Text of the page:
Roofing-Related Fall Protection: How to Tackle the Top 3 Challenges


There's an old saying that goes: "If you fail to plan, you plan to fail."� Good advice, if there was any"��especially with regard to planning, designing, remodeling, and constructing any type of structure.

 

Incorporating full protection systems into the design helps ensure the safety of maintenance staff long after the construction phase is over.

 

This blog, courtesy of MSA, discusses each challenge and includes information on how planning can help safety-conscious organizations overcome these challenges and prevent roofing-related tragedies.

 

roof 2

Challenge #1: Improper Protective Gear

A major challenge for any safety manager is picking the right personal protective equipment (PPE) from an overwhelming availability of products.  Is the worker adequately trained in the use of the equipment? What are the current and future safety scenarios?

 

The Occupational Safety and Health Administration (OSHA) specifically urges construction employers to plan projects to ensure that the job is done safely"��including what tasks will be involved and what safety equipment may be needed to complete each task.

 

Whether the work covers a new construction project, major renovation, or confined space entry application, what's needed are PPE solutions that help contractors be productive through each stage of the project.

 

Challenge #2: Lack of Engineered Systems

From trips to slips, and falls to fatalities, the most often cited OSHA fall-related violations involve skylights, sloped and steeped roofs, and unprotected edges. Reducing risk requires a comprehensive, engineered fall protection system designed especially for the unique contours, components, and construction details of the building.

 

Early-stage planning not only helps ensure that the systems are integrated into the building to protect the worker, but also seamlessly fit with the building's form and function.

 

Let's face it: When it comes to safety, there is no one-size-fits-all solution. Failing to account for a building's unique specifications is failing to protect the worker at height.

 

Challenge #3: Failure to plan for maintenance

Workers at height are always at a risk for falling"��even after the construction phase is complete. In fact, the majority of new builds now require safe access to the roof area for ongoing building maintenance.

 

In addition, most post-construction buildings require roof area access for equipment servicing, too, such as attending to telecommunications masts, skylights, air conditioning units, elevator machinery, and PV panels.

 

Reducing Risk

Construction is a high-hazard industry and worker safety is paramount. OSHA helps ensure workplace safety standards by requiring fall protection equipment, fall arrest systems, and fall protection training for the worker at-height in the construction industry.

 

And yet there are those who are unaware that incorporating fall protection systems into the overall construction plan is highly desirable"��to the benefit of the construction worker, building aesthetics, and the ease and safety of building maintenance.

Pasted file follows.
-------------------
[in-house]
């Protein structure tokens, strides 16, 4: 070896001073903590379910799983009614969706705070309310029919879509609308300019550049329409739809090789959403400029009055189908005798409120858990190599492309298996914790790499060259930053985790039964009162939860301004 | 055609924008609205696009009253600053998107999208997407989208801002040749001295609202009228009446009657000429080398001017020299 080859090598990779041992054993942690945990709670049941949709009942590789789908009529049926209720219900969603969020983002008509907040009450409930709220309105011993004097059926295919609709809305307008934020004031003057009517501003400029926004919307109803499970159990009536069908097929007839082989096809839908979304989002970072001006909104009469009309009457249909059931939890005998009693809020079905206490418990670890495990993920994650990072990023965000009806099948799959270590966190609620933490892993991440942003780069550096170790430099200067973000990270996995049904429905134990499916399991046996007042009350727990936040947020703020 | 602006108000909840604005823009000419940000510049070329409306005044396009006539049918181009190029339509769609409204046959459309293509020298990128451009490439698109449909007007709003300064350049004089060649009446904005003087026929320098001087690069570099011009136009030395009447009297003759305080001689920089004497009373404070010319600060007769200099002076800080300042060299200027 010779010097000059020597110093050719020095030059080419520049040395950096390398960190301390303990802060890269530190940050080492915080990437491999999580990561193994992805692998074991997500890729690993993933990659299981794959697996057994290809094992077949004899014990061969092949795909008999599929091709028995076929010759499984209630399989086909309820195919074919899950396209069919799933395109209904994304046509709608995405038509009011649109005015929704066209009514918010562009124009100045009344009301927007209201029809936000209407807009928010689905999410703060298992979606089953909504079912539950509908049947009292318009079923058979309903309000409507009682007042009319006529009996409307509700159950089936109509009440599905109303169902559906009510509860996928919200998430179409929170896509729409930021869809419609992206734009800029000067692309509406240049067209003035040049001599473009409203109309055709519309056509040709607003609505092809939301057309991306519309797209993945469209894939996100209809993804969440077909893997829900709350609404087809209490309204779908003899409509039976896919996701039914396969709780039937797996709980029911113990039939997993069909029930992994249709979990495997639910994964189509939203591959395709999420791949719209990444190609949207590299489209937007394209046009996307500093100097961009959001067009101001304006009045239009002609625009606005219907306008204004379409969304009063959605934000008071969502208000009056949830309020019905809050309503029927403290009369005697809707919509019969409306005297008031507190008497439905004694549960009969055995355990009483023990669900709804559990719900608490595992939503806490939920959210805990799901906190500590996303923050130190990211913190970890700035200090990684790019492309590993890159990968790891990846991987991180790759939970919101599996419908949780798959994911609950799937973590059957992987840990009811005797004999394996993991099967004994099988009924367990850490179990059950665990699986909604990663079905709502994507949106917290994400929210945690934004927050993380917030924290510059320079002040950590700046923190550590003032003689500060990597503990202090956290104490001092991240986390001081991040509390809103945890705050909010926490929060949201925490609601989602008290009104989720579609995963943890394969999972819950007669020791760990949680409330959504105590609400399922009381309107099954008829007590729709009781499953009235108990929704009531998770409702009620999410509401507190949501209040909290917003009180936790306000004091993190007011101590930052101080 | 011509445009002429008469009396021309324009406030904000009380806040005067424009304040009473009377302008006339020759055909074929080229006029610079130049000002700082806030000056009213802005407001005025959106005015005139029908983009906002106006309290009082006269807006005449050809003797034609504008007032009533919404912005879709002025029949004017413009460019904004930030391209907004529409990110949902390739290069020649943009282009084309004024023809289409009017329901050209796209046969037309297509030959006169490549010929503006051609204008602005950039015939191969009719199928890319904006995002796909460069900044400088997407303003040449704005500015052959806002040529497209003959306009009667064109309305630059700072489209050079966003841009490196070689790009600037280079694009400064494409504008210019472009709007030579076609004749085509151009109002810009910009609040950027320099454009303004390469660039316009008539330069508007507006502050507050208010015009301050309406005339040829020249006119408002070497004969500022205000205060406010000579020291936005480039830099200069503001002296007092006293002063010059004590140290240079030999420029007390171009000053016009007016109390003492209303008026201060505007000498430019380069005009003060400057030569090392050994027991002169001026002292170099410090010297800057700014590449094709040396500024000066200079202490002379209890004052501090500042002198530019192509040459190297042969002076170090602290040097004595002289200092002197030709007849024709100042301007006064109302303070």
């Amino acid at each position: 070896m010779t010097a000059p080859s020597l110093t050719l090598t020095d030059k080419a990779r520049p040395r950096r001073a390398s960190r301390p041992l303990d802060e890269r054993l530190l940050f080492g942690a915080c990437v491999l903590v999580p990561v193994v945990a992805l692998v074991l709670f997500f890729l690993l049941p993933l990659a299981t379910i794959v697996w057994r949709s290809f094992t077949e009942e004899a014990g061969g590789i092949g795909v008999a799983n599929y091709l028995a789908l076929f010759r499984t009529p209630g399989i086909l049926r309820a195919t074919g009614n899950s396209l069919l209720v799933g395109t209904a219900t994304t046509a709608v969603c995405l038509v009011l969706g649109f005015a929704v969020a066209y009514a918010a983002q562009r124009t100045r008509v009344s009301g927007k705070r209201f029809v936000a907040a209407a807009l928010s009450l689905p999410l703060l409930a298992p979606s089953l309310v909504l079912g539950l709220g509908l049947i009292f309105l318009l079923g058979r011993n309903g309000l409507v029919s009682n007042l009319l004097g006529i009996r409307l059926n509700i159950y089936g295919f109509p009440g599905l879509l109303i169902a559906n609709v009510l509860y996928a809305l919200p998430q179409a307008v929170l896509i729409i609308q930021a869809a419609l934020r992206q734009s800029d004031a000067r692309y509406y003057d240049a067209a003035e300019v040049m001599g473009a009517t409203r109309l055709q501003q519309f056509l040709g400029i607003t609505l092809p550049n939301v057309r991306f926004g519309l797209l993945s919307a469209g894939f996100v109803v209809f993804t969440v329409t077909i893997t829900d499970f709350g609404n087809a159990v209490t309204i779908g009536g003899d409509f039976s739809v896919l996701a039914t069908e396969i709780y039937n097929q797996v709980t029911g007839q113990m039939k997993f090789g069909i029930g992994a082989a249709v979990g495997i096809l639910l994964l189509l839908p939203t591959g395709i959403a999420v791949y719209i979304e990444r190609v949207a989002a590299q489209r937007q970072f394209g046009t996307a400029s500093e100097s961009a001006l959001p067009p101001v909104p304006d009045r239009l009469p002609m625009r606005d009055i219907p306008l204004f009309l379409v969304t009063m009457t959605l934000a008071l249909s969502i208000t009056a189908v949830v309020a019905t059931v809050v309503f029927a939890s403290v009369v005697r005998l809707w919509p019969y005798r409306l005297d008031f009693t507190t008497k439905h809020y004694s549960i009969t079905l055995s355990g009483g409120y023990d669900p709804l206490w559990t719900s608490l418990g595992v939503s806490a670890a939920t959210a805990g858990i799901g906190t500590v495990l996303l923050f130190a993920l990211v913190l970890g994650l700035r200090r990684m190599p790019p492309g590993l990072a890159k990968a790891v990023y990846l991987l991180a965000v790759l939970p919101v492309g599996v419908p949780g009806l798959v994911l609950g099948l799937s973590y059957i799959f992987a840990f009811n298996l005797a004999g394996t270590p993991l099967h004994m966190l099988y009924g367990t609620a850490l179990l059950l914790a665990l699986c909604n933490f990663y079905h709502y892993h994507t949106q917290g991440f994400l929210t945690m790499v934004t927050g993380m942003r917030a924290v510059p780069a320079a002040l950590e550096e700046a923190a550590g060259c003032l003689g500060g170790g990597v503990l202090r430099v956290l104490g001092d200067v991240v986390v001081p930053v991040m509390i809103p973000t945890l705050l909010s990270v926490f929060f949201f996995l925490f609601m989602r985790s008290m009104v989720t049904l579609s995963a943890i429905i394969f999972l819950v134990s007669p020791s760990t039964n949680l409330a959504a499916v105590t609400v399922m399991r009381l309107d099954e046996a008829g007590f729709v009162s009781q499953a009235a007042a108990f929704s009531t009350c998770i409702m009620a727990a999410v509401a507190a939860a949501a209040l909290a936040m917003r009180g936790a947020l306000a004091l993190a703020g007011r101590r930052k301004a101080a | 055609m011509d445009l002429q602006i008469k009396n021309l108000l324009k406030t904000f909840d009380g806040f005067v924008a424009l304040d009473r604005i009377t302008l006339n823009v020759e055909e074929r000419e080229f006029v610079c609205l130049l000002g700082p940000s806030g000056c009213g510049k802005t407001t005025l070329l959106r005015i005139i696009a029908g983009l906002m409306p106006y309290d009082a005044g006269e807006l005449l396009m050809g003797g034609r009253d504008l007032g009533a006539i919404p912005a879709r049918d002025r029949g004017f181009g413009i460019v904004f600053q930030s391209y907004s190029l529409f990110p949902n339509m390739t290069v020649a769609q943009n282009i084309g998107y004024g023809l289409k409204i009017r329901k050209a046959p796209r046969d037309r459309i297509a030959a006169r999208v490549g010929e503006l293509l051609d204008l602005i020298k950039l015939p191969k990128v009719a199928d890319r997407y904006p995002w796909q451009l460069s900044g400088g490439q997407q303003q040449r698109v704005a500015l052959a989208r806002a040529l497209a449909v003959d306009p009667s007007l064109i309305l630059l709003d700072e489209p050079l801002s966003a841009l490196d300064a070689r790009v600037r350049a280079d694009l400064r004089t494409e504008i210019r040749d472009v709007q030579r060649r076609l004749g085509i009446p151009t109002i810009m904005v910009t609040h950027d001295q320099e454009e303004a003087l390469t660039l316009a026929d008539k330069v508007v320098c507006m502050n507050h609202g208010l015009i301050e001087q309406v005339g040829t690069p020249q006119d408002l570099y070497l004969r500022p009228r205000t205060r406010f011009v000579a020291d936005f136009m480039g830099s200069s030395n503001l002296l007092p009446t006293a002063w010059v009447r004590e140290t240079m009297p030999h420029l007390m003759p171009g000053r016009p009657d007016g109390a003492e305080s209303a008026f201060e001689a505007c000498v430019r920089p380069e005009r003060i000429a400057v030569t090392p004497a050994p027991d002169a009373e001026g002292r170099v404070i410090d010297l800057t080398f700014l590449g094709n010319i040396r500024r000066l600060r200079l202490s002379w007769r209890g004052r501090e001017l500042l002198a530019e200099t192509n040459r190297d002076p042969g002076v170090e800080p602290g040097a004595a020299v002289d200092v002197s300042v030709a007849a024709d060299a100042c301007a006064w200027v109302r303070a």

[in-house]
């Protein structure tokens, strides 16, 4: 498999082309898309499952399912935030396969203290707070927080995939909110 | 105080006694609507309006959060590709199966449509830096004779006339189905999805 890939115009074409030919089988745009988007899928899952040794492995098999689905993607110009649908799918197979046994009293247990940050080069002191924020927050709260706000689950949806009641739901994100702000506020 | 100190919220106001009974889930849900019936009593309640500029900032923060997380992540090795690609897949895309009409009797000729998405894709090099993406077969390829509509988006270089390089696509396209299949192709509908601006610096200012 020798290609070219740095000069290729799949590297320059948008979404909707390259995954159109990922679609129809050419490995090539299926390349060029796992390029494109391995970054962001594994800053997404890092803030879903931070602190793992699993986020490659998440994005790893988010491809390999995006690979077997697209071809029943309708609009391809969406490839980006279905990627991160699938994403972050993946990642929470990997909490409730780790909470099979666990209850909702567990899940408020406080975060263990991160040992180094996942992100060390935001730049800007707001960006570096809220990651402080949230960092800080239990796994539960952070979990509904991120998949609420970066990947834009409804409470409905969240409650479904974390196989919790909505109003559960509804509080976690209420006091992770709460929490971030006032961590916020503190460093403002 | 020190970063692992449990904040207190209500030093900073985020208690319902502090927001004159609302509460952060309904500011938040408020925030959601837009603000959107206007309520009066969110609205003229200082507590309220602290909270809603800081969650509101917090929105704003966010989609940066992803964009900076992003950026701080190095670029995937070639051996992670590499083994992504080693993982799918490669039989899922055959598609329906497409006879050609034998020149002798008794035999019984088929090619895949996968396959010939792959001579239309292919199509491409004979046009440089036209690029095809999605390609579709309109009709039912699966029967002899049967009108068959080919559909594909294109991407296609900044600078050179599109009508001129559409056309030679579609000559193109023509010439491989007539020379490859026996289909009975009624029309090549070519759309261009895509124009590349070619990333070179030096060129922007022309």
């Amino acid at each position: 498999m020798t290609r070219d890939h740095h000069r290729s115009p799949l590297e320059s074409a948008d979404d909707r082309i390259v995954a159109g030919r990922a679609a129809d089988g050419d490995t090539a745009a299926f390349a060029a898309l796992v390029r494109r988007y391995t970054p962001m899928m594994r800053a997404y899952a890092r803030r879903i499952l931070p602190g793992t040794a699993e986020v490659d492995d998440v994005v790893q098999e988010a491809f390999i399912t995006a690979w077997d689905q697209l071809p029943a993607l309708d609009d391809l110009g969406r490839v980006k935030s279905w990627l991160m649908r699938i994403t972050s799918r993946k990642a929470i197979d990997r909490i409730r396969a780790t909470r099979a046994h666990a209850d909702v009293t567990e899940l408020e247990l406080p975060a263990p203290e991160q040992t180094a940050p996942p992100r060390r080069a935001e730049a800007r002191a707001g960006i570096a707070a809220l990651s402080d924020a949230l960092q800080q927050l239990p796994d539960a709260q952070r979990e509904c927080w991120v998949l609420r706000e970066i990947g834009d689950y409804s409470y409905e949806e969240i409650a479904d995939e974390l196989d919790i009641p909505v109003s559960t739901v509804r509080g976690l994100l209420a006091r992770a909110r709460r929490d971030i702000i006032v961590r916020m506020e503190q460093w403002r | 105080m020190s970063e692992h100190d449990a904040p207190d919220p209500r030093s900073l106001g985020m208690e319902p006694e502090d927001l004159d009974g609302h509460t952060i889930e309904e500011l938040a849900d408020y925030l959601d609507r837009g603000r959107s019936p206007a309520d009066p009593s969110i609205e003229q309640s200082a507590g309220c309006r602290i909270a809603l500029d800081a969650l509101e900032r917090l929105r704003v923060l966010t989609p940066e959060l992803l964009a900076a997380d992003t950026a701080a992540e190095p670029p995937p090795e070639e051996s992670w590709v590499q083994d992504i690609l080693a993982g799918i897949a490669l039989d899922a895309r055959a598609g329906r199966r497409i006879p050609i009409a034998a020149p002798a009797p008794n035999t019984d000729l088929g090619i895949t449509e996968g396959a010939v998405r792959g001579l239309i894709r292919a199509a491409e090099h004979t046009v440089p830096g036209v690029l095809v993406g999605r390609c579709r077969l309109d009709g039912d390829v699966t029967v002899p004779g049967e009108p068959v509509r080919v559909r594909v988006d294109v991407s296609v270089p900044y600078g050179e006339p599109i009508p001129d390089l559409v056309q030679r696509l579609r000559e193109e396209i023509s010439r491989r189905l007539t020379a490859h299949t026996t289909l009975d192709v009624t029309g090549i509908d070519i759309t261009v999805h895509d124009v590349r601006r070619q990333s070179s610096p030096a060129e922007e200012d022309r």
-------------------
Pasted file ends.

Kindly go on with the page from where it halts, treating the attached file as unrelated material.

To reduce risk, it is imperative for construction, project, and safety managers to plan and implement a comprehensive, engineered fall protection system specific to the building design. Components may include such fall-protection products as:

  • Creative Guardrail Solutions
  • Engineered Horizontal Lifelines
  • Fall Arrest Systems & Fall Limiters
  • Guardrail Systems
  • Overhead Systems
  • Safety Net Systems
  • Self-Retracting Lifelines
  • Vertical Lifeline Systems
  • Worker Safety Training

 

Remember, workers at-height are always at risk of falling. Ask your solutions provider to design a system that meets both pre- and post-construction requirements. Require that your provider help with CAD concepts, working drawings, and plans, as necessary.

 

Checklist:

Here's what to look for when selecting a fall protection partner and, more importantly, how to tackle the top three challenges of roofing-related fall protection.

 

Challenge#1: Improper protective gear

  • Select a solutions provider that has the ability to adapt to a wide range of worker use. 
  • Require that the solutions provider offer a checking service to ensure that the recommended PPE is the best available for the application.

 

Challenge#2: Lack of engineered systems

  • Assess each building's unique installation requirements.
  • Look for solutions that provide safe access at all times.
  • Fit the system before final construction to maintain the integrity of the building's aesthetics.

 

Challenge#3: Failure to plan for maintenance

  • Install systems that enhance versatility.
  • Invest in high-quality solutions that extend usable lifespan.
  • Ensure adaptability to a wide range of roofing shapes, materials, and contours.

 

Conclusion:

To help protect workers at height, construction, project, and safety managers must develop and implement a comprehensive plan that includes:

  1. PPE
  2. Engineered fall protection systems
  3. Post-construction safety solutions

 

A comprehensive solution that meets each of these requirements is available today from MSA, The Safety Company.

 

MSA works closely with major roofing manufacturers to provide a full range of fall protection systems for all styles and types of roofs. As a global leader in fall protection solutions, MSA has more than 20 years of experience protecting workers at heights. With a focus on safety, design, and consulting, MSA combines the science of fall protection with thermal and moisture protection, resulting in innovative, high-quality safety solutions for the roofing industry.

 

If you are in need of MSA's fall protection solutions, contact your Arbill representative or call 800-523-5367.

 

Have a Safe Day!